A shortage of qualified administrators has hit home for the county Department of Water Supply, which on Tuesday was given permission to add a superintendent position to its operations division to help shoulder the load.
The department is working with the county Human Resources Department to create the new position of operations superintendent, Manager-Chief Engineer Keith Okamoto told the Water Board. The board unanimously approved the position.
The position is needed, Okamoto said, because the department has been unable to find candidates to replace its chief of operations, who is resigning to move to Kauai. The position requires a bachelor’s degree, among other requirements, and none of the current staff can be promoted to that position, he said.
“We don’t intend to balloon our department,” Okamoto said. “We have a need, but sometimes the resources out there are just not available.”
A division superintendent is a civil service position, such as the solid waste superintendent in the county’s Solid Waste Division. That individual makes between $56,532 and $87,156 annually, according to state civil service charts.
“If we don’t have success finding a chief of operations, at least we’ll have oversight for the Operations Department for the most part,” Okamoto said.
The position, which will allow employees working their way up through the ranks have another advancement opportunity, will provide oversight from a boots on the ground perspective, compared to an operations chief, who is more of a “big picture” administrator, Okamoto said.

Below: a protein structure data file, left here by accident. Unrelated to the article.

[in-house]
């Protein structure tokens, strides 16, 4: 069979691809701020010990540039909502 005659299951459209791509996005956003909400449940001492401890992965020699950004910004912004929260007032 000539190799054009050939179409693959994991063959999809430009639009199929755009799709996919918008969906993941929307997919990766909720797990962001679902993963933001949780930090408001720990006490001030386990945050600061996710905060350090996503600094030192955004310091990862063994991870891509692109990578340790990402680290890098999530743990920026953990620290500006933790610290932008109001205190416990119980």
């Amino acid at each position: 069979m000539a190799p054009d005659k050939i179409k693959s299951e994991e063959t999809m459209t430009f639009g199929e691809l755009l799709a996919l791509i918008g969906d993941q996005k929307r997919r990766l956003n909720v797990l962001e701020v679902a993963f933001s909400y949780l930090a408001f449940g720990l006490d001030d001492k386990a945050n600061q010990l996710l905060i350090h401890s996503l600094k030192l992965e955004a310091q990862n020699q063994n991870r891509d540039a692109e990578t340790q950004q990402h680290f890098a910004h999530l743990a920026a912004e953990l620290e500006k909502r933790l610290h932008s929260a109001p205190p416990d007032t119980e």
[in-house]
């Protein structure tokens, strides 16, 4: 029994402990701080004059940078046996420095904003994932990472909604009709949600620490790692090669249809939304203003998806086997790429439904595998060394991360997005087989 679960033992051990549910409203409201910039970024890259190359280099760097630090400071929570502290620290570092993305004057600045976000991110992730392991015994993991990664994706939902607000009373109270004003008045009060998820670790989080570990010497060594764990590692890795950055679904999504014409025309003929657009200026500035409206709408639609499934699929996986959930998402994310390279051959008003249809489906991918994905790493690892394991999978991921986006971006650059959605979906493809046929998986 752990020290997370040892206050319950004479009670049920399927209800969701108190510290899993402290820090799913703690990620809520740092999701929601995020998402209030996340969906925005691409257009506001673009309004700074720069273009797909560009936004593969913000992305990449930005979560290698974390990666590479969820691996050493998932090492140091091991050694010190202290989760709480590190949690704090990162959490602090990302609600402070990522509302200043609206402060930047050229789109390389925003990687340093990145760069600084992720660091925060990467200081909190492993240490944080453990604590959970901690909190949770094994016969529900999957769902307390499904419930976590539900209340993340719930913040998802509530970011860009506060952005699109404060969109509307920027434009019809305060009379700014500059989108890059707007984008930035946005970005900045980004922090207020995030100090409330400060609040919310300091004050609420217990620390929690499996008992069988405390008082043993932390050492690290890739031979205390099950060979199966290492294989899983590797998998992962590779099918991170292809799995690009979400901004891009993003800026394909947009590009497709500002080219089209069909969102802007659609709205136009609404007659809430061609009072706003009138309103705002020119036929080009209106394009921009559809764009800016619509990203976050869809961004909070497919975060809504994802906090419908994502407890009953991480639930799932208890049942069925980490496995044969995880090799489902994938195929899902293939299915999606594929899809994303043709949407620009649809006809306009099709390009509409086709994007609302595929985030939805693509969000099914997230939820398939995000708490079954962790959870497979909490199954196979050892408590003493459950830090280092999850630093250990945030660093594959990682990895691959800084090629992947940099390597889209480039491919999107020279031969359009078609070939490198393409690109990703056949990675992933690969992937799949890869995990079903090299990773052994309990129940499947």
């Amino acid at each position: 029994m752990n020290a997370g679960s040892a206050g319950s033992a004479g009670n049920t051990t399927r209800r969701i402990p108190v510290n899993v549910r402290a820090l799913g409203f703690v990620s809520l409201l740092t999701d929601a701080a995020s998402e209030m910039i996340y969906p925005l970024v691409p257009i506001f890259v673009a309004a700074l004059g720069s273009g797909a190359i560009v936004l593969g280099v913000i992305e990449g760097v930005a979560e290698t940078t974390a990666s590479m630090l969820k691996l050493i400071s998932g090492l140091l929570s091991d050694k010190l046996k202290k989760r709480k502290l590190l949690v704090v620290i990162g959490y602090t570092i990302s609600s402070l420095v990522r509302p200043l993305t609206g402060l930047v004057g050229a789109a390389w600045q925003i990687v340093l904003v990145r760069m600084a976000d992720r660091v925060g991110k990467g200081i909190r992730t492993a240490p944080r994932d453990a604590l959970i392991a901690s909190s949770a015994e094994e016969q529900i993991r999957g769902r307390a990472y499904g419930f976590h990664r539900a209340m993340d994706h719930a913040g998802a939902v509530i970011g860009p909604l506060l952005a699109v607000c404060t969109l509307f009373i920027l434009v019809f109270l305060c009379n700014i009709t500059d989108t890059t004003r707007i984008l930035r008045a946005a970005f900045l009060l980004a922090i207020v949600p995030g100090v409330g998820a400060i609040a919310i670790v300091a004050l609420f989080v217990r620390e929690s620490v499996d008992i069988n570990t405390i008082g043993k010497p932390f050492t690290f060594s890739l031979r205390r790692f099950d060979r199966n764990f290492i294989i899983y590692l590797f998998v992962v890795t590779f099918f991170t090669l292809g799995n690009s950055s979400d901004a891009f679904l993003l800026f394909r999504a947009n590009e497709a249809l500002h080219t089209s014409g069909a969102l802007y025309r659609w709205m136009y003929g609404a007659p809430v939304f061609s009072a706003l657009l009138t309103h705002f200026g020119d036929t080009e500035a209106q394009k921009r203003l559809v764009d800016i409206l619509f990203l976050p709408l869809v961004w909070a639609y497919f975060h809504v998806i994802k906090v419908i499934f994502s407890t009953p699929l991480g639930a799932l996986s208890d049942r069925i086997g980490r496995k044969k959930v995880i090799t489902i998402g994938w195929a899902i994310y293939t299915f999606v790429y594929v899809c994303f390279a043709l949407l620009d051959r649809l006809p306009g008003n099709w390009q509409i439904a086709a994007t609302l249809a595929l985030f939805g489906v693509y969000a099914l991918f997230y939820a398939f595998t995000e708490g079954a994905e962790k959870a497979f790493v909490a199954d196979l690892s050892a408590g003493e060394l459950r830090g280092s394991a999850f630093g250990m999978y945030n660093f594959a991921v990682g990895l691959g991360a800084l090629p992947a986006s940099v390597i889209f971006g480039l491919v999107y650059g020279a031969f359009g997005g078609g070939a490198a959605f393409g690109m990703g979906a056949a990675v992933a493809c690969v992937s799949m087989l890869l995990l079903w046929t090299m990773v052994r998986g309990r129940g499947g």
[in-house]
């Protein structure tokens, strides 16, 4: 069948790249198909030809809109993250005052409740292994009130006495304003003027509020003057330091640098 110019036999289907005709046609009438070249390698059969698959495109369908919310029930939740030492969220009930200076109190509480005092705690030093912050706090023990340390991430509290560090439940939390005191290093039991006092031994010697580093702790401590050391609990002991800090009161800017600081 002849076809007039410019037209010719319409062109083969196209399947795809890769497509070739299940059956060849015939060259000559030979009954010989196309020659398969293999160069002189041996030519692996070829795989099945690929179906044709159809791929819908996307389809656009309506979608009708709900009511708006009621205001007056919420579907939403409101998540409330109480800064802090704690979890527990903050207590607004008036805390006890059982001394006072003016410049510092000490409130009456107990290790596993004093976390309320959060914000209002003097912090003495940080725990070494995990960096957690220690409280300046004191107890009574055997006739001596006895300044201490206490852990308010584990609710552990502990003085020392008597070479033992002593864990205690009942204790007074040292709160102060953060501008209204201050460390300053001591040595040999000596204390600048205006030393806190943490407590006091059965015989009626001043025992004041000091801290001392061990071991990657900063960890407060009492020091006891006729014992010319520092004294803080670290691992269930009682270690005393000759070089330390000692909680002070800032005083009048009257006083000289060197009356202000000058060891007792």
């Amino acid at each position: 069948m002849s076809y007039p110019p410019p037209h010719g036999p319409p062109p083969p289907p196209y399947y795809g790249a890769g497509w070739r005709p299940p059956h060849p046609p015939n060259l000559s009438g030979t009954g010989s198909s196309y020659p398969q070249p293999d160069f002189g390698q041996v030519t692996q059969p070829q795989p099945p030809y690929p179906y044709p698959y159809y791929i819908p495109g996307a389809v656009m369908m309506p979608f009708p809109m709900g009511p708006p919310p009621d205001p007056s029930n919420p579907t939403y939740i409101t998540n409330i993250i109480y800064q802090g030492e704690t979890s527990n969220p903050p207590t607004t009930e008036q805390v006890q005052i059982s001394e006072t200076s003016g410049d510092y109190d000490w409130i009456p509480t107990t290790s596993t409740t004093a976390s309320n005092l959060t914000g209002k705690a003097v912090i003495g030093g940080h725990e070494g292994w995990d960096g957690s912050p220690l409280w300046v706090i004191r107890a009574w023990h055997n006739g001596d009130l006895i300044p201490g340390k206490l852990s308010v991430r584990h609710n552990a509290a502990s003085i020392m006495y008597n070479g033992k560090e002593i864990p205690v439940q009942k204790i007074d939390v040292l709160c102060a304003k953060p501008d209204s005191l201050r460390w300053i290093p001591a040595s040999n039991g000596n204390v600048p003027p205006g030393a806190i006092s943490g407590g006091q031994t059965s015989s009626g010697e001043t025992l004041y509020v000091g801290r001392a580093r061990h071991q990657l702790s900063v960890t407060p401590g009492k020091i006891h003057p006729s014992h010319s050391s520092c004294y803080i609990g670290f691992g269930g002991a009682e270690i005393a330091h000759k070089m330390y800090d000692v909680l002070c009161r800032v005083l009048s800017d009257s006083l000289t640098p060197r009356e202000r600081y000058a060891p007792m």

Board member David De Luz endorsed the concept.
“People of that caliber are in extreme demand,” he said.
Skilled trades workers and engineers are among the top most sought-after employees in the nation, according to the latest ManpowerGroup survey of talent shortages.
“As we all know, recruitment is continuing to be a challenge, by my understanding it’s not only in government but in the private sector too,” Okamoto said.
In other business, the Water Board approved an increase in the power cost charge from $1.71 to $1.85 per thousand gallons. A family of five, which consumes on average about 12,000 gallons of water per month, would see their bimonthly bill increase by $3.36.
The power cost charge change does not affect the department’s revenue as the money collected goes to Hawaiian Electric to cover the electrical cost of transporting water to county customers. The charge may be adjusted every two months as the price of oil, and therefore the price of moving water to customers, changes.
The water bill includes an energy charge, a water consumption charge, a set standby charge and a power cost charge. The water department, a semi-autonomous agency, doesn’t get tax dollars but is funded by charges for its water service.
This article has been revised to correct the amount of the monthly increase in the power charge.